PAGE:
Remeber us on
What a year this has been for those of us standing allied with people being harmed because of their race, religion or other identity. A few of our many engagements included:
Inviting the Royal Oak Police Chief to ALPACT to help him hear from the range of voices in the Black community after a racial profiling incident occurred in the City of Royal Oak.
Writing a joint statement with Regional Youth Intern Graduate Crystal Bernard, a current student at Michigan State University, after nooses were found on a dorm room door of two Black students and were dismissed as a prank (article).
Listening to the residents of the city of Detroit who have not been heard in Detroit’s ongoing redevelopment at our monthly community race conversations.
Gathering Diversity and Inclusion professionals for a daylong conference to help learn solutions to eliminating microaggressions and unconscious bias in the workplace.
Organizing with the residents of Benton Harbor to speak out against their high school being closed by the State of Michigan.
Leading a workshop at a gathering of Muslim residents and leaders at the Michigan State Capitol to help get their demands heard by their elected officials.
On Nov. 20th the Detroit Free Press reported “FBI: Hate crimes against people are up in Michigan!” While this hate is the result of years of people being strangers to one another and unjust systems serving to disadvantage people of color, we have been working with young people for over 65 years to help them understand and develop the skills to one-day end racism. We thank Donnell Campbell, Executive at Aerotek and past participant in the Michigan Roundtable Youth Leadership Program, for his support. Will you join Donnell in helping us stop this hate and oppression experienced by our neighbors and co-workers because of their race, religion or other identity?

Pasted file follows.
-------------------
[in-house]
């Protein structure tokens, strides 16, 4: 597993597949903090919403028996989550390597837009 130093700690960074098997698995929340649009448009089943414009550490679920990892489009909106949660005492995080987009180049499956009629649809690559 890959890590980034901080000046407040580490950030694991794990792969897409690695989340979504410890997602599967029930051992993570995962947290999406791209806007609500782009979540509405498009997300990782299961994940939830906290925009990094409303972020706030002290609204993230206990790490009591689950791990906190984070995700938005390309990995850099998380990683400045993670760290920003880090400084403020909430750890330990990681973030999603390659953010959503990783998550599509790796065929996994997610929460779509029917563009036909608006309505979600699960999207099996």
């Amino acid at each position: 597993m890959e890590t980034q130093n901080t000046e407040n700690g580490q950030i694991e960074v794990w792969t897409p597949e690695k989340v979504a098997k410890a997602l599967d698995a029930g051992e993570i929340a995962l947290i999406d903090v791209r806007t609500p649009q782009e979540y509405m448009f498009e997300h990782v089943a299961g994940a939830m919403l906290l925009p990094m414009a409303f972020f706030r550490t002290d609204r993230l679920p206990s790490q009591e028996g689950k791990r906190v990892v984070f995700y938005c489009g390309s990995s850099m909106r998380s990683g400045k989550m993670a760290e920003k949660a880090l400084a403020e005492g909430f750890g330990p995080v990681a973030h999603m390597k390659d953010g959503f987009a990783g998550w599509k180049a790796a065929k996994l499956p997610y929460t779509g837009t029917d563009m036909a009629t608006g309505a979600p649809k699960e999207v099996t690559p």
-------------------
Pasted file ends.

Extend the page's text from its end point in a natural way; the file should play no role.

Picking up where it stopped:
Over the years the Roundtable has been helping Michigan communities like Troy, Milford, Farmington, St. Clair Shores, Mt. Pleasant, Flint, Benton Harbor and Kalkaska. Each community has its own story of how it honored it’s diversity by working to advance inclusion and equity as they organized against a long history of being essentially homogenous and exclusive places.
We thank Mike Wright, long-time businessman and former mayor of the City of Plymouth for his support and engaging the Roundtable in developing the “Know our Neighbor” projects.
While the 17% increase from the previous year is startling, it is grossly under-reported due to embarrassment, shame, and belief that nothing will be done to stop the hate. The Roundtable understands the source of hate is deeply embedded in our way of life due to hundreds of years of decisions, policies, laws, and practices rooted in racism. This systemic racism is more daunting than individual acts of hate and has led to the scandalous wealth gap between Blacks and whites; shorter life expectancies and health disparities for Blacks, Indigenous, and People of Color; lack of adequate public transportation; and racial inequity experienced in every aspect of life in Southeast Michigan.
We thank Judy and Don Schlueter, long-time Detroiters and Roundtable partners, whom we first met in our Interfaith work in the 80s and 90s and continue to engage in our current community conversations about spatial racism.